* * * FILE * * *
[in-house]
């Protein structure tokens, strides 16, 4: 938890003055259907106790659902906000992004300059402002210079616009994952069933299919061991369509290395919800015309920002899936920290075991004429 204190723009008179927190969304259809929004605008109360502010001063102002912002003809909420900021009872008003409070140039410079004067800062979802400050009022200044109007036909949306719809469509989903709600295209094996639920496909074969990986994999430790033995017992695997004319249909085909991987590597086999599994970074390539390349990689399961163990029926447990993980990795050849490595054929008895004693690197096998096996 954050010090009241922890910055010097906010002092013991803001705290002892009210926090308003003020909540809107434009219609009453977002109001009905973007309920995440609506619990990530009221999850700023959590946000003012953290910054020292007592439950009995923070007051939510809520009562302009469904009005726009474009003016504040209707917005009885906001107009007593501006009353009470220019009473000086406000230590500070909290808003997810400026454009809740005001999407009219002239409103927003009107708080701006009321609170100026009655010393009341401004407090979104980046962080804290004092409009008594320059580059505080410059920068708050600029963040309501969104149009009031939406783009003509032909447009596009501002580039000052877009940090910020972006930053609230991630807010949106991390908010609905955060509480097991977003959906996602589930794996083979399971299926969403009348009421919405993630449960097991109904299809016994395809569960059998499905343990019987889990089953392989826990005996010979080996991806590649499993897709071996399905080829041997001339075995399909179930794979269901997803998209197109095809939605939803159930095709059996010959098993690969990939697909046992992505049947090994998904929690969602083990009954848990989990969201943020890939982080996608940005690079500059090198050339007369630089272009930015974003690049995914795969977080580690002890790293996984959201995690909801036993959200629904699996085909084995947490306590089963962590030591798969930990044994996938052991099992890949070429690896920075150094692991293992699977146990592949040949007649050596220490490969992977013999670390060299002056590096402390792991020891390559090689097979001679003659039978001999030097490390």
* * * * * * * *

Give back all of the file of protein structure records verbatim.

[in-house]
């Protein structure tokens, strides 16, 4: 938890003055259907106790659902906000992004300059402002210079616009994952069933299919061991369509290395919800015309920002899936920290075991004429 204190723009008179927190969304259809929004605008109360502010001063102002912002003809909420900021009872008003409070140039410079004067800062979802400050009022200044109007036909949306719809469509989903709600295209094996639920496909074969990986994999430790033995017992695997004319249909085909991987590597086999599994970074390539390349990689399961163990029926447990993980990795050849490595054929008895004693690197096998096996 954050010090009241922890910055010097906010002092013991803001705290002892009210926090308003003020909540809107434009219609009453977002109001009905973007309920995440609506619990990530009221999850700023959590946000003012953290910054020292007592439950009995923070007051939510809520009562302009469904009005726009474009003016504040209707917005009885906001107009007593501006009353009470220019009473000086406000230590500070909290808003997810400026454009809740005001999407009219002239409103927003009107708080701006009321609170100026009655010393009341401004407090979104980046962080804290004092409009008594320059580059505080410059920068708050600029963040309501969104149009009031939406783009003509032909447009596009501002580039000052877009940090910020972006930053609230991630807010949106991390908010609905955060509480097991977003959906996602589930794996083979399971299926969403009348009421919405993630449960097991109904299809016994395809569960059998499905343990019987889990089953392989826990005996010979080996991806590649499993897709071996399905080829041997001339075995399909179930794979269901997803998209197109095809939605939803159930095709059996010959098993690969990939697909046992992505049947090994998904929690969602083990009954848990989990969201943020890939982080996608940005690079500059090198050339007369630089272009930015974003690049995914795969977080580690002890790293996984959201995690909801036993959200629904699996085909084995947490306590089963962590030591798969930990044994996938052991099992890949070429690896920075150094692991293992699977146990592949040949007649050596220490490969992977013999670390060299002056590096402390792991020891390559090689097979001679003659039978001999030097490390």